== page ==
Previous reports have demonstrated that SF-1 is a target of SUMO1 modification in heterologous systems (11, 40, 42). Whether other SUMO isoforms can modify SF-1 and whether this modification occurs in a more orthologous cellular system had not been examined. Our data indicate that SF-1 can be modified by SUMO3 and, importantly, that the endogenous machinery in adrenocortical cells can conjugate SUMO to SF-1. Whereas in heterologous systems species attributable to modification at both K119 and K194 can be detected (11, 40, 42), SF-1 SUMOylation in Y1 cells is sensitive only to disruption of K194. This is consistent with the reported preferential modification of K194 (11, 40, 42). Previous studies, as well as the present one, have indicated that replacement of K194 by an arginine residue prevents SUMOylation and leads to enhanced transcriptional activity. This is consistent with the reported inhibitory function of the underlying SC motif (40). Lysine residues, however, can be the targets of multiple modifications. Our finding that fusion of SUMO to the N terminus of SF-1 mimics the effects of the SC motif argues that the normal inhibitory function of the motif is indeed mediated by SUMO. By examining the regulation of endogenous genes, our findings indicate that SUMOylation is an important regulatory mechanism to control the overall activity of SF-1.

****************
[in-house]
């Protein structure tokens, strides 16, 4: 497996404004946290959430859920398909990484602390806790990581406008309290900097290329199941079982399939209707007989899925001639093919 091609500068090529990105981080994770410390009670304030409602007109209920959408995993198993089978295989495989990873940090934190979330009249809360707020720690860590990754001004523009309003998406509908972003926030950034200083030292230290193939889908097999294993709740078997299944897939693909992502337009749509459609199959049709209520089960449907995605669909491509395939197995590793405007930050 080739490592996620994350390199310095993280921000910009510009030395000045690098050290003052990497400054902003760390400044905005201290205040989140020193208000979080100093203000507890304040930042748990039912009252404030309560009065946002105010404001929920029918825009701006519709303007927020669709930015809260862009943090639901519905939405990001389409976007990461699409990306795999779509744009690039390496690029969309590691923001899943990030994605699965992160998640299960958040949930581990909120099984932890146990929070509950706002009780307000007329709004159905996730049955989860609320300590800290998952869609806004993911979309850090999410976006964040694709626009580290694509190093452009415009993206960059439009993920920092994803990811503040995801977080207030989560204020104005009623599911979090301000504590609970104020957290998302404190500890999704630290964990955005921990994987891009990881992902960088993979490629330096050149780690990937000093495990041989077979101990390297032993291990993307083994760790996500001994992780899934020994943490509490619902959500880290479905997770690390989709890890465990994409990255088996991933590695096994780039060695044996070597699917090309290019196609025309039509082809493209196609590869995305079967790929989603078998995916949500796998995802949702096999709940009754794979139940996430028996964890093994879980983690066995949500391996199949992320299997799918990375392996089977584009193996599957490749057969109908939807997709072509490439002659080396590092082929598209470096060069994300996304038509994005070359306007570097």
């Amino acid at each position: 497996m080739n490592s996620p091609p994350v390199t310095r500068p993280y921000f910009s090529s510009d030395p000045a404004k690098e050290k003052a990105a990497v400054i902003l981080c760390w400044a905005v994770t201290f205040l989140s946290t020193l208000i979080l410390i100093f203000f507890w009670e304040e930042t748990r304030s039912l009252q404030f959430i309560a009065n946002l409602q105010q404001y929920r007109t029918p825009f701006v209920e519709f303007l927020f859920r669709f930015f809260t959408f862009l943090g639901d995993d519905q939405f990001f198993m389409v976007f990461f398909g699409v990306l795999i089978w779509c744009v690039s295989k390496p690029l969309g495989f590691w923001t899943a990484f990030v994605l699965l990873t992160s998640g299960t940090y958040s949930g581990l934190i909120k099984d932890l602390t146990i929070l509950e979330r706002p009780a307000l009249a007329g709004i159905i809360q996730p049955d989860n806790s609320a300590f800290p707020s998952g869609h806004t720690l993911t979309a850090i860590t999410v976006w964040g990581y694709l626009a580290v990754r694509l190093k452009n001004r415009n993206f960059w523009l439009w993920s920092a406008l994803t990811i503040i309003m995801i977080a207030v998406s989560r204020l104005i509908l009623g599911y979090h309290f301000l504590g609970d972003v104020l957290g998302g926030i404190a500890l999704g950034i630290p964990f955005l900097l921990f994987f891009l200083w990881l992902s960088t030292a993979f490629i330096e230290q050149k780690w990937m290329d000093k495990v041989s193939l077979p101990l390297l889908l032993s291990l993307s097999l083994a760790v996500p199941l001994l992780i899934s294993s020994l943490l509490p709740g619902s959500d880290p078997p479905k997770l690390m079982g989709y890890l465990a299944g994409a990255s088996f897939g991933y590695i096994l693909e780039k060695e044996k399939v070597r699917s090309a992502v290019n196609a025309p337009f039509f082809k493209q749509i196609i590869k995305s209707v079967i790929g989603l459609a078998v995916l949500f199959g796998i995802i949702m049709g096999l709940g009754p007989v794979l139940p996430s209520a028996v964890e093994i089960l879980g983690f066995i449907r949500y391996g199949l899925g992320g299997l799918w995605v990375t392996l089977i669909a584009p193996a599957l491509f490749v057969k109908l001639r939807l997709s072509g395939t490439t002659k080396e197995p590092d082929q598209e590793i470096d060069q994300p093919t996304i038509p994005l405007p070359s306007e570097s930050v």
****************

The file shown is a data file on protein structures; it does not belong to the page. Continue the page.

Studies of multiple sequence-specific transcription factors indicate that phosphorylation of residues in the vicinity of SUMOylation sites can alter SUMOylation (17, 29, 37, 59, 63, 66, 67). Thus, a subset of SUMOylation motifs in factors such as HSFs (29) and ERR α and γ (63, 67) conform to the recently described phosphorylation-dependent SUMOylation motif, in which an adjacent proline-directed phosphorylation site lies downstream of the core SUMOylation motif (PsiKXEXXSP). In this regard, phosphorylation may provide an additional negative charge, which appears to favor SUMOylation in certain contexts (72). Notably, whereas phosphorylation at S727 in STAT1 enhances SUMOylation at K703 (58), tyrosine phosphorylation at Y701 is mutually exclusive with K703 SUMOylation. In this regard, our findings indicate that SF-1 K194 SUMOylation is not affected by S203 phosphorylation, and thus, that this motif is not a phosphorylation-dependent SUMOylation motif. The substantially larger separation between the sites may be the basis for this observation.